Equitable action group fails to win backing to sue Government

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The Independent Online

Equitable Life members are set to lose their bid to secure a £2m fighting fund to sue the Government, with proxy votes believed to have fallen a long way short of the necessary 50 per cent.

Equitable Life members are set to lose their bid to secure a £2m fighting fund to sue the Government, with proxy votes believed to have fallen a long way short of the necessary 50 per cent.

The Equitable Members Action Group, which proposed the motion, is expected to turn out in full force to vote in favour at today's annual meeting, and are likely to secure a victory on the floor of the AGM. However, the majority of the thousands of proxy votes already received are believed to have voted against the motion.

Emag tabled the motion after Vanni Treves, the chairman of Equitable, announced last month that the society would not be pursuing its own legal action against the Government.

After once again advising those on the floor to vote against the Emag motion today, Mr Treves is expected to lay out the case for the Parliamentary Ombudsman, Ann Abraham, to reopen her inquiry into the regulation of Equitable Life.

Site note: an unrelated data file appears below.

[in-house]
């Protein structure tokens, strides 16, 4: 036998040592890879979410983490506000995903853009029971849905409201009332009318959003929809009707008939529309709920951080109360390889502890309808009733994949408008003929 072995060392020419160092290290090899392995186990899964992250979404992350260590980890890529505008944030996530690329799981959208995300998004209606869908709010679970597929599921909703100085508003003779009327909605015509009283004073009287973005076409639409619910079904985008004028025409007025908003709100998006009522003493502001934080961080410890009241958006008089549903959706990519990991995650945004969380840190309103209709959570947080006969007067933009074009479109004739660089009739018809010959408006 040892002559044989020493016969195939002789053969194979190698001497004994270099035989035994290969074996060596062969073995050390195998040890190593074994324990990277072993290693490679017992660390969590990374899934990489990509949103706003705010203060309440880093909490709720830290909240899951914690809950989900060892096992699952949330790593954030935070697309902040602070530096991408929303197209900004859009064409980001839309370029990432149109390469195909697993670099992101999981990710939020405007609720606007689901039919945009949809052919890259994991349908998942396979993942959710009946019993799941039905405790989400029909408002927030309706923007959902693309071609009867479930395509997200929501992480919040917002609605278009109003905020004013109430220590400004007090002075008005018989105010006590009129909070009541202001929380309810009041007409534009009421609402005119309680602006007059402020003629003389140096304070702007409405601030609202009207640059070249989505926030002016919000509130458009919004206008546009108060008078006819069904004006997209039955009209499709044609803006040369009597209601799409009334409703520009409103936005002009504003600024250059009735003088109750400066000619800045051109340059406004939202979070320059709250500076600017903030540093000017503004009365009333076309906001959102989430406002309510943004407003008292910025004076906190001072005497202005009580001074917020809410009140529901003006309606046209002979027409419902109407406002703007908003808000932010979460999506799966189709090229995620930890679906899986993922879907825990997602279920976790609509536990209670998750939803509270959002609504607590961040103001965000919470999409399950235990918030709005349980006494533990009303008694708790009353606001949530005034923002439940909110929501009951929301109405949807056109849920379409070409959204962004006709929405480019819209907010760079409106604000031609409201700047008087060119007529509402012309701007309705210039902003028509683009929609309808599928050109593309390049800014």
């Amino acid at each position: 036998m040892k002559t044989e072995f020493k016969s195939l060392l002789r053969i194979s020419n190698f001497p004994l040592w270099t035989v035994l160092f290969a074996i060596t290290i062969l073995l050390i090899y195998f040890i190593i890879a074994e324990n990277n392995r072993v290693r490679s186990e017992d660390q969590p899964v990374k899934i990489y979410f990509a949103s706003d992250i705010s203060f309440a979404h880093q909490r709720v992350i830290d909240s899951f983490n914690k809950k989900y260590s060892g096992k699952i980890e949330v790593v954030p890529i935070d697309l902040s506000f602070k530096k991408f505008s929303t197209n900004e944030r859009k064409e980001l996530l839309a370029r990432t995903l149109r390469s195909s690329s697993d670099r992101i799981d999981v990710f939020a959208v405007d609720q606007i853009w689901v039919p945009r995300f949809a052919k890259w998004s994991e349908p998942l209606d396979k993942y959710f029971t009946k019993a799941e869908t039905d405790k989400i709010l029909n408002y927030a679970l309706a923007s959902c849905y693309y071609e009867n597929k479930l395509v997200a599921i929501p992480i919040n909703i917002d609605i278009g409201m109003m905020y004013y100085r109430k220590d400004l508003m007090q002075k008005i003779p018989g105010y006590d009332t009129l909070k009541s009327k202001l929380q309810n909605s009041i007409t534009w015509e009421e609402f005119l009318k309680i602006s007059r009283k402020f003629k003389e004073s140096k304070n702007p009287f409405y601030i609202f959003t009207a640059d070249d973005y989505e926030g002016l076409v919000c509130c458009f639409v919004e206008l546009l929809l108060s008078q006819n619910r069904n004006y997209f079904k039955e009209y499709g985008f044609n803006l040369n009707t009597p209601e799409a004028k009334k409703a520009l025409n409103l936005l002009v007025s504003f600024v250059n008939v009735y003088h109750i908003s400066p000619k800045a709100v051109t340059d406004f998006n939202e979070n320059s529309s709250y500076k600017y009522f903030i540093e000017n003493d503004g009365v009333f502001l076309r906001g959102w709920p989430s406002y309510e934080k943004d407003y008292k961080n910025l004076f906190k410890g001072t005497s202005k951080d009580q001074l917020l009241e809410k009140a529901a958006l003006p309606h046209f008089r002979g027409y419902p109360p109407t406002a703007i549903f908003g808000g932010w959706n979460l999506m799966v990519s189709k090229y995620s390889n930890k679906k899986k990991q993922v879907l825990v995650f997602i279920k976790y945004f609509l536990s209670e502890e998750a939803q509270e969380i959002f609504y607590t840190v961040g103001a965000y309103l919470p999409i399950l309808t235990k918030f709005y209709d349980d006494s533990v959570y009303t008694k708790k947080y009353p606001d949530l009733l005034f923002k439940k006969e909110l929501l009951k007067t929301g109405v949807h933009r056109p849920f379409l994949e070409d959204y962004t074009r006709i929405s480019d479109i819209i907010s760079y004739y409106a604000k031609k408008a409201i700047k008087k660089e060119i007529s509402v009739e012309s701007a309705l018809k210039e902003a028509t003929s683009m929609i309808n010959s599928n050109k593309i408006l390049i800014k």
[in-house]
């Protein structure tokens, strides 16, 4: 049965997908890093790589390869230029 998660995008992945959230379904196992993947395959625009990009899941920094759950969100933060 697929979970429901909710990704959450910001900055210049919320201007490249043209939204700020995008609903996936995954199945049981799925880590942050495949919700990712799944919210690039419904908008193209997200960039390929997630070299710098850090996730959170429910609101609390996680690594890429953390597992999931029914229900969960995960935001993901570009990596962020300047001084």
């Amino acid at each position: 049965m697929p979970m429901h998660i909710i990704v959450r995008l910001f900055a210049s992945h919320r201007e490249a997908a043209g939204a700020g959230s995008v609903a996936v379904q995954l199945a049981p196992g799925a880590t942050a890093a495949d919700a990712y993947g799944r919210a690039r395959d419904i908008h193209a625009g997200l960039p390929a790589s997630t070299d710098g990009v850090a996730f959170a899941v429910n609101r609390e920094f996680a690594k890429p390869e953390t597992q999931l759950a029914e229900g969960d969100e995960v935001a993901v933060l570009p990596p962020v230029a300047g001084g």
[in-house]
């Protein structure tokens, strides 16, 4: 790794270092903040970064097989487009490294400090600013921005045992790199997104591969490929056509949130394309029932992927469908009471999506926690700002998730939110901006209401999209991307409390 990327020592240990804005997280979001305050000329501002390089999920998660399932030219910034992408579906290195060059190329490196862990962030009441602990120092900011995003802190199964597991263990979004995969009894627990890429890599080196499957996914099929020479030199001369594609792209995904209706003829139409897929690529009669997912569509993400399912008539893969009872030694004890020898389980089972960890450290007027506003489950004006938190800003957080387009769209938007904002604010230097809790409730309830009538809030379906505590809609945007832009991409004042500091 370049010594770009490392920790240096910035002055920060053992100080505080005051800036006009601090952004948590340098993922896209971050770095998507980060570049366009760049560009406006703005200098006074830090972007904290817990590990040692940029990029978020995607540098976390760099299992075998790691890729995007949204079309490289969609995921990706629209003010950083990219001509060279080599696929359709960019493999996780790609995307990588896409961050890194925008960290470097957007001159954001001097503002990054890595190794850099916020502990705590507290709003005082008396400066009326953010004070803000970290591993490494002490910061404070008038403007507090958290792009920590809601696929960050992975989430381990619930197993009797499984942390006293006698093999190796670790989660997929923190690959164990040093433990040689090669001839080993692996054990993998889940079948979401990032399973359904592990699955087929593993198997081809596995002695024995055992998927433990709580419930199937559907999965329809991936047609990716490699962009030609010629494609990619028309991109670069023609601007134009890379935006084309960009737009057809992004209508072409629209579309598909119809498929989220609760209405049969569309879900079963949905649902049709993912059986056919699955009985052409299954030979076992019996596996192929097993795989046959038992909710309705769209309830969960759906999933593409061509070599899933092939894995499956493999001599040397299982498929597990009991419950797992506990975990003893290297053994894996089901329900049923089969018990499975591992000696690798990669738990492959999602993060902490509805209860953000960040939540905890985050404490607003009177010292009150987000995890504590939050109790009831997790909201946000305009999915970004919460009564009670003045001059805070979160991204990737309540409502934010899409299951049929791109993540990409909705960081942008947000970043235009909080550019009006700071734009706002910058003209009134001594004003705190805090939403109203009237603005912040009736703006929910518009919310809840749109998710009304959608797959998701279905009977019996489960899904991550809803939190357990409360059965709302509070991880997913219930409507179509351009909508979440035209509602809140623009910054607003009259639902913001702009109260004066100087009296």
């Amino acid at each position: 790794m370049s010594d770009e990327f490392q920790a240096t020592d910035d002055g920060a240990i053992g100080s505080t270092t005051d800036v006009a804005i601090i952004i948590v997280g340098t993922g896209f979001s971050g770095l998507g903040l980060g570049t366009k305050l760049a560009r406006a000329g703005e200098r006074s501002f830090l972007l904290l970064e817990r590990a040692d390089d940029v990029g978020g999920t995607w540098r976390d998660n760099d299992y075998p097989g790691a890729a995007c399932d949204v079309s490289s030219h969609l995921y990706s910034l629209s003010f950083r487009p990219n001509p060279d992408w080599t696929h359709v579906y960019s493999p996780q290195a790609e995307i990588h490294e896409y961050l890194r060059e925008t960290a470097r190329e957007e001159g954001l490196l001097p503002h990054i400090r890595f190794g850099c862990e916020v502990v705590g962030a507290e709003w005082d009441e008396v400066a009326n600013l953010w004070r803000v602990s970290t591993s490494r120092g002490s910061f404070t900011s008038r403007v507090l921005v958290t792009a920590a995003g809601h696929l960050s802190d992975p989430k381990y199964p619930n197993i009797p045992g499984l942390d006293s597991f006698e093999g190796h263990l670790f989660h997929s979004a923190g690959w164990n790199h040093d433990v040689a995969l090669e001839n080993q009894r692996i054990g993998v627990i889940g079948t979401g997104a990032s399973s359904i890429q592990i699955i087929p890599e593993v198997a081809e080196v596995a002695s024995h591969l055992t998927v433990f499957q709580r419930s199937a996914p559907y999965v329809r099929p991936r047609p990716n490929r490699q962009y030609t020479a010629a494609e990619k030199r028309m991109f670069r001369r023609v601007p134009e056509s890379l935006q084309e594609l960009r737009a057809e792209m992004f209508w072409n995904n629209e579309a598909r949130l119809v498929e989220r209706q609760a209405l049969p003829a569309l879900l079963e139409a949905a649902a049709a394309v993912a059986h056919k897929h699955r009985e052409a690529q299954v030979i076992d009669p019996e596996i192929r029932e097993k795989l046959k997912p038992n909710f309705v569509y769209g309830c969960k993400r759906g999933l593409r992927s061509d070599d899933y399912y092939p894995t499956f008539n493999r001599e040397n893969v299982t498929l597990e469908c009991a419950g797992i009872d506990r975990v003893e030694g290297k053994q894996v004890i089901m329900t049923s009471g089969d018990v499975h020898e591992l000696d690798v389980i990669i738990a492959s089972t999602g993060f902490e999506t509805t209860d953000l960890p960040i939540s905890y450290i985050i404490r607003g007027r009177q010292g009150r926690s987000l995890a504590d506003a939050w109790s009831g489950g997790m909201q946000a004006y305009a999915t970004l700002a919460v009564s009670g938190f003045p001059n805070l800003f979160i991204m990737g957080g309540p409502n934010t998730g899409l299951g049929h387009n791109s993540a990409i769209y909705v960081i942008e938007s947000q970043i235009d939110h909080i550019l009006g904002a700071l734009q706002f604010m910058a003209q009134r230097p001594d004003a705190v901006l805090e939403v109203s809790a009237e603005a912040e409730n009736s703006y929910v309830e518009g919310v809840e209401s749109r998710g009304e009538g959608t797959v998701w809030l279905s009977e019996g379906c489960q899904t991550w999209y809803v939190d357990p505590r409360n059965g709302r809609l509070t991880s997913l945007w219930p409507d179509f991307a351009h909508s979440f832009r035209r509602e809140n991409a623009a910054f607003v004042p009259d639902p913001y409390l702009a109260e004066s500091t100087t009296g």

Last month, Ms Abraham wrote to MPs to ask whether they believed there was a good enough case for reopening her inquiry into the troubled mutual. Ian Gibson, the Labour MP for Norwich, tabled an Early Day Motion calling on MPs to support a further inquiry, and has so far received almost 80 signatures supporting his motion.

Ms Abraham now looks highly likely to reopen the investigation after Ruth Kelly, the Financial Secretary to the Treasury, admitted last month that it would be possible for the Ombudsman to examine the role of the Government Actuary Department, which was excluded from her original investigation.

In his report on Equitable published earlier this year, Lord Penrose highlighted the GAD as being at the centre of the Government's regulatory failure over the insurer. Until last month, Ms Kelly had signalled that it would not be possible to allow the Ombudsman to examine the GAD without taking on time-consuming primary legislation.

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